How to Crowdfund Legally

Limited Liability PartnershipStarting a new business is an exciting venture! That is, until the realization of just how much money you will need takes you down a few notches. Before you get too discouraged, know that you have several options available to you.

One of those options is crowdfunding. Crowdfunding is the process of raising small amounts of money from a large amount of people- this can be with the help of friends and family as well as people you don’t know. If you approach it correctly, attracting crowdfunding investors can be just what you need to get your business up and running, as long as you’re careful.

Now, the safest way to go about something that has potential legal implications is to know exactly what is allowed and what isn’t. Law enforcement has never taken “I didn’t know I was doing something wrong!” as a valid excuse.

So what should I steer clear of when crowdfunding? 

Promising Ownership

According to Biz Journals, a crowd funder may receive a reward for their donation once the company is up and running, but they cannot claim any ownership or financial gain in the business. For example, would-be authors can promise crowd fund investors copies of their signed books or acknowledgements for donations, but business owners can’t exchange equity for investments.

If you want to give away equity in exchange for funds, you need to work with accredited investors—people who make over $200,000 and have over $1 million in assets.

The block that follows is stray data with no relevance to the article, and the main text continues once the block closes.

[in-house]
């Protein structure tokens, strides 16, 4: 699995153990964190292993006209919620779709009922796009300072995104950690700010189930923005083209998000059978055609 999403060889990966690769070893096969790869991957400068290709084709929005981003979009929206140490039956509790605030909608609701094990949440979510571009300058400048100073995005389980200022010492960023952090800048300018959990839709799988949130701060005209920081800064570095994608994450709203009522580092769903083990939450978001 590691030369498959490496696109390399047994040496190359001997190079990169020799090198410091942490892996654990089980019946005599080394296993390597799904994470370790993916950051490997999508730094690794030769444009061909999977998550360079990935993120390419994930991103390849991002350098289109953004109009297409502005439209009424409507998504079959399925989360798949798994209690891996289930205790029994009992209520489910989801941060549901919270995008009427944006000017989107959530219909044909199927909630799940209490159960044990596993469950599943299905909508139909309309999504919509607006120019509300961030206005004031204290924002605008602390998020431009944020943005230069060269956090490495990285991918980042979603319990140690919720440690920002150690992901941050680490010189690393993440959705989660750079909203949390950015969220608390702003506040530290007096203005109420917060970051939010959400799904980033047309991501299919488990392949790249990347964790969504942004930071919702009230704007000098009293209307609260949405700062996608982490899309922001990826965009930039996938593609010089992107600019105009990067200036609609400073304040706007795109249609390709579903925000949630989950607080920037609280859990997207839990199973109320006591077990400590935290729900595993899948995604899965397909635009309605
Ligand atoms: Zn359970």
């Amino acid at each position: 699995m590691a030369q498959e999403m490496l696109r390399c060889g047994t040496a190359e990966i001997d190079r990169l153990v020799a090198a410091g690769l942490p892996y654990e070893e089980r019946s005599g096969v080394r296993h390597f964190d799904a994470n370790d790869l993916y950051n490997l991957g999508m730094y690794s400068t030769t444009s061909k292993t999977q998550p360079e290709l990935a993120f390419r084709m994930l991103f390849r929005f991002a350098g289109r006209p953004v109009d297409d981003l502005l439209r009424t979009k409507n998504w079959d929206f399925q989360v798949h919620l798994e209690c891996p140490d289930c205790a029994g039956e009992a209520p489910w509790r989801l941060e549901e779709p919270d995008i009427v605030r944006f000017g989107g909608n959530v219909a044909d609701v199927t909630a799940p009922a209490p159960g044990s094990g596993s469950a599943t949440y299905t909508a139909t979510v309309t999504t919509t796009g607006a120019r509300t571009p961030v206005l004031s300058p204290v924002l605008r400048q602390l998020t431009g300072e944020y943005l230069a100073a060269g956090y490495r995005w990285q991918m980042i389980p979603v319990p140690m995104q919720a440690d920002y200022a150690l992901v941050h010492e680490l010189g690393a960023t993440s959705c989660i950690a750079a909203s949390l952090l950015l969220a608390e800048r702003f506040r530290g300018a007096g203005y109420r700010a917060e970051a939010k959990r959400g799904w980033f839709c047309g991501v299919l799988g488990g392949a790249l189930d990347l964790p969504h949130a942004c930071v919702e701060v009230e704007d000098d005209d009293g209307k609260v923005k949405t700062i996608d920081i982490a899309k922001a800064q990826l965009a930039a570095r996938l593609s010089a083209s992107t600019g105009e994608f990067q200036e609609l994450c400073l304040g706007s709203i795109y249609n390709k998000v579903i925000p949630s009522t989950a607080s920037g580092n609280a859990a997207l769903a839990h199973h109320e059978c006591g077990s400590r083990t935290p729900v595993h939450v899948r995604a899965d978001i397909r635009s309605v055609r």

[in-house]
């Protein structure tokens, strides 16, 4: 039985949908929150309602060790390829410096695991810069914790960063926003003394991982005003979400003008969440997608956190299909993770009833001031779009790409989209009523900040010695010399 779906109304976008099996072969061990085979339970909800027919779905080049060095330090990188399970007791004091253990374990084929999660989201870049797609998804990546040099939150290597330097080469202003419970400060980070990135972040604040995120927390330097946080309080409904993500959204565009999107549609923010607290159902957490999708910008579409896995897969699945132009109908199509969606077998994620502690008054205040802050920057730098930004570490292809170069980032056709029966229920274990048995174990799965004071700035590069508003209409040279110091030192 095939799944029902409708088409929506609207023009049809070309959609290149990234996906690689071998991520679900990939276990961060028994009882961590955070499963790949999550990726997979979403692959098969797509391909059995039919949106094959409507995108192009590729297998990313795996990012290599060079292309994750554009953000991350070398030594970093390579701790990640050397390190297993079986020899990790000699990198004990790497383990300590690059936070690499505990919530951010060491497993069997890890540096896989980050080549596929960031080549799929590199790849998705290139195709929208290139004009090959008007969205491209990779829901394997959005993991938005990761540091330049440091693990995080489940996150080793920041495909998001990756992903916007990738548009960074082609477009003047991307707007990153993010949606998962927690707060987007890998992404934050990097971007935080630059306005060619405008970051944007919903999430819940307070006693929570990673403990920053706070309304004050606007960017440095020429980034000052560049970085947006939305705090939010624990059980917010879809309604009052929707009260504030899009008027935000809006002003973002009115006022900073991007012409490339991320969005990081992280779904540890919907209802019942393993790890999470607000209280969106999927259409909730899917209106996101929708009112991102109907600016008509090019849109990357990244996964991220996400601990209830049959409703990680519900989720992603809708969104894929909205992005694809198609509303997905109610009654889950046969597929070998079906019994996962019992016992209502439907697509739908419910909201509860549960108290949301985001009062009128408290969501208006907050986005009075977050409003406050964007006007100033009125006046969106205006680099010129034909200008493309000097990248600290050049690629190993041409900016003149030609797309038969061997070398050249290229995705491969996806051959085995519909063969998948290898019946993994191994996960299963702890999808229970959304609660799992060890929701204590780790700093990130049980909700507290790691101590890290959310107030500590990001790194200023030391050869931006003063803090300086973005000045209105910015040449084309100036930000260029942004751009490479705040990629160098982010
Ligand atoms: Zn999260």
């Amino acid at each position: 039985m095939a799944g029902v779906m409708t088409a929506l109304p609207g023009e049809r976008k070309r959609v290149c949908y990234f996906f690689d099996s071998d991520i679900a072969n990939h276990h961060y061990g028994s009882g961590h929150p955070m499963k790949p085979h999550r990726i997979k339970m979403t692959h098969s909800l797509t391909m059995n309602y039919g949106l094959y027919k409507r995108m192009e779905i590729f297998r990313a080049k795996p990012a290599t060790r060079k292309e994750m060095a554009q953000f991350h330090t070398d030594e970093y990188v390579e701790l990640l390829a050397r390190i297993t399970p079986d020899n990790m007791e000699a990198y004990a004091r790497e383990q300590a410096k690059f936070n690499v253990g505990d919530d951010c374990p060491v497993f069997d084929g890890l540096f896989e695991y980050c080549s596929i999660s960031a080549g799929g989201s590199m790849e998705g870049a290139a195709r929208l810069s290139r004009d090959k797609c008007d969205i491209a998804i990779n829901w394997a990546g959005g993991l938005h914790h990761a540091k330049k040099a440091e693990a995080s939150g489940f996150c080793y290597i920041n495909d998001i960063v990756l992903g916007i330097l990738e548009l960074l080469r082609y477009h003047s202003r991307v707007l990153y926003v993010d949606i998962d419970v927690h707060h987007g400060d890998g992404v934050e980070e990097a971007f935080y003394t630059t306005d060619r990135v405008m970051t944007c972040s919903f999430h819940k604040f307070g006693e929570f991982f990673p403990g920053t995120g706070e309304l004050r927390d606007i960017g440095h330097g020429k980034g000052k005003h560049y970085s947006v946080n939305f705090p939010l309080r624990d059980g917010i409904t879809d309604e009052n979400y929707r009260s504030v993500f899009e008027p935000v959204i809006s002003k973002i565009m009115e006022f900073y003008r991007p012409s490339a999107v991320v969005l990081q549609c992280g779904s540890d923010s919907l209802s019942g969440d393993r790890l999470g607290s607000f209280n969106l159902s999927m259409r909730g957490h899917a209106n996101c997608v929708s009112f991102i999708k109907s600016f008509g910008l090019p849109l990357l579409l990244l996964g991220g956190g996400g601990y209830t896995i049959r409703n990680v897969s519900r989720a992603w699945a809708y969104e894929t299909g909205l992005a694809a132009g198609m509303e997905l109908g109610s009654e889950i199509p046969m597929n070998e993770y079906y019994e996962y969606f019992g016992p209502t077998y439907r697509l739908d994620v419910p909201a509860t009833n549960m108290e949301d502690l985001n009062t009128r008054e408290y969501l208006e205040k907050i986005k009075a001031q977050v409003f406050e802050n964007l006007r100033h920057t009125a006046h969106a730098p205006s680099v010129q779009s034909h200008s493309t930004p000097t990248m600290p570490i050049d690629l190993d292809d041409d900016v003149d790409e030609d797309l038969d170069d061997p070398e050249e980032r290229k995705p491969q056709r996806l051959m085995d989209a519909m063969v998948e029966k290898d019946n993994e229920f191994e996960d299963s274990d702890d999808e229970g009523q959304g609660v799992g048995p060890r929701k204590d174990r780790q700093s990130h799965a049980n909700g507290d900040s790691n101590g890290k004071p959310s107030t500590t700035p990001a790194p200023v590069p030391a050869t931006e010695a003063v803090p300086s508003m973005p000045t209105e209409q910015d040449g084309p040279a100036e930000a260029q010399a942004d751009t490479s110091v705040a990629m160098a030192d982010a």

Forgetting about Taxes

The funds you get from your crowdfunding efforts are considered taxable income. Don’t forget that you must follow the federal and state tax laws you are subject to. If you plan to go the crowdfunding route, calculate taxes into your financial goals.

Breaking Promises

The typical crowdfunding effort is set up in a way that the person asking for funding promises rewards (not equity) to people who invest. Some crowdfunding sites use an all-or-nothing system where if a person reaches their goal, they keep the funding and must follow through on their promises. If they don’t reach their goal, the money goes back to the investors.

If you reach your goal and fail to follow through with your promised incentives, you could be considered in breach of contract. Unless you want to face a class-action lawsuit, follow through on any promises made during the crowdfunding process.

Where should I look for funding?

If you want to start a company or dive into a project that needs funding, sites like KickStarter or IndieGogo are useful mediums for making money. These have been especially great resources for artistic projects, such as publishing a book, starting a food truck, creating an art exhibit, or designing a new product.

Are there any other rules to keep in mind?

Crowdfunding is subject to rules placed by the Securities and Exchange Commission (SEC) and the Jumpstart Our Business Startups (JOBS) Act- these rules are under constant discussion. As seen on Forbes, here are the rules you must follow if you plan on utilizing crowdfunding for your startup: